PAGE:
Discussion about math, puzzles, games and fun. Useful symbols: ÷ × ½ √ ∞ ≠ ≤ ≥ ≈ ⇒ ± ∈ Δ θ ∴ ∑ ∫ • π ƒ ¹ ² ³ °
 

You are not logged in. #1 20051214 14:00:35
5Con Triangles?Im looking for the angles/sides of a 5con triangles #2 20051214 15:25:53
Re: 5Con Triangles?I guess a right angled triangle with angles 30, 60 and 90 degrees would be ideal to start with. Let the sides be 3, 4 and 5 units for the first traingle. The sides of the second triangle would then be 4, 5 and √(41). Character is who you are when no one is looking. #3 20051214 15:42:34
Re: 5Con Triangles?a 3 4 5 right triangle is not a 30 60 90 triangle, so it would not work for that... #4 20051214 18:20:55
Re: 5Con Triangles?Thats right! I realized the mistake after I posted and logged out. Character is who you are when no one is looking. #5 20051215 03:46:17
Re: 5Con Triangles?The easiest way to prove that none exist is to refer to the AAS rule. That is, if two triangles have 2 similar angles and one similar side, they are congruent. Why did the vector cross the road? It wanted to be normal. #6 20051215 10:56:20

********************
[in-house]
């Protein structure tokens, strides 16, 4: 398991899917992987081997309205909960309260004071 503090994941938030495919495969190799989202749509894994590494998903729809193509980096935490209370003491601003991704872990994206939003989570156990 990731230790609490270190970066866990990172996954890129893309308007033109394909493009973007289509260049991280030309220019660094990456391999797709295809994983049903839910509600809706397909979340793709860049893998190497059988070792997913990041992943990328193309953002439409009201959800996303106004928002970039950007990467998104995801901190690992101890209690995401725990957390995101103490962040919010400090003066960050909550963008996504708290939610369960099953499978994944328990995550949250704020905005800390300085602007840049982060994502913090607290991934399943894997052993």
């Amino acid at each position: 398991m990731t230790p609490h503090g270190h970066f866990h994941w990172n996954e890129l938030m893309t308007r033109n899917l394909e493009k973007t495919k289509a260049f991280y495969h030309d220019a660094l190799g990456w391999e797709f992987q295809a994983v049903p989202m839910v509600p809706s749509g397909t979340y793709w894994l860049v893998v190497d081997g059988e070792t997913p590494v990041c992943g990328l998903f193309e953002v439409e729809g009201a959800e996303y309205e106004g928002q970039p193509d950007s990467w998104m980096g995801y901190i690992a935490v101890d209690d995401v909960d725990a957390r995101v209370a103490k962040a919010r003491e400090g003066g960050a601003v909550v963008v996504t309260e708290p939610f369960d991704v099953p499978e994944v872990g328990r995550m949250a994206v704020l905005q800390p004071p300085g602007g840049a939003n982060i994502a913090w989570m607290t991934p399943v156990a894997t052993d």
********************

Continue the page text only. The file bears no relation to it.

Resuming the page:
Re: 5Con Triangles?There is a 5 con triangle... there are things written about it, i just cant find the exact dimensions. The only thing i know about it is that there is only one, and it has some exception to the rule. #8 20051216 03:41:13
Re: 5Con Triangles?It looks good to me. You've just scaled up by √2, so all the angles would be the same, and two sides match as well. Why did the vector cross the road? It wanted to be normal. #9 20051221 15:03:21
Re: 5Con Triangles?in mathsyperson's generalization, variable b must be closer to 1 than the golden ratio or its reciprocal, 1.618 and .618 igloo myrtilles fourmis #10 20051221 21:24:35
Re: 5Con Triangles?True. I forgot about that bit. Yes, two sides of a triangle must always be greater than the other side, because otherwise they wouldn't be able to reach its two ends. Why did the vector cross the road? It wanted to be normal. #12 20131217 06:38:07
Re: 5Con Triangles?The approximate values are: ∠A = Arccos ≈ 20.74°;∠B = Arccos ≈ 127.17°; ∠C = Arccos ≈32.09°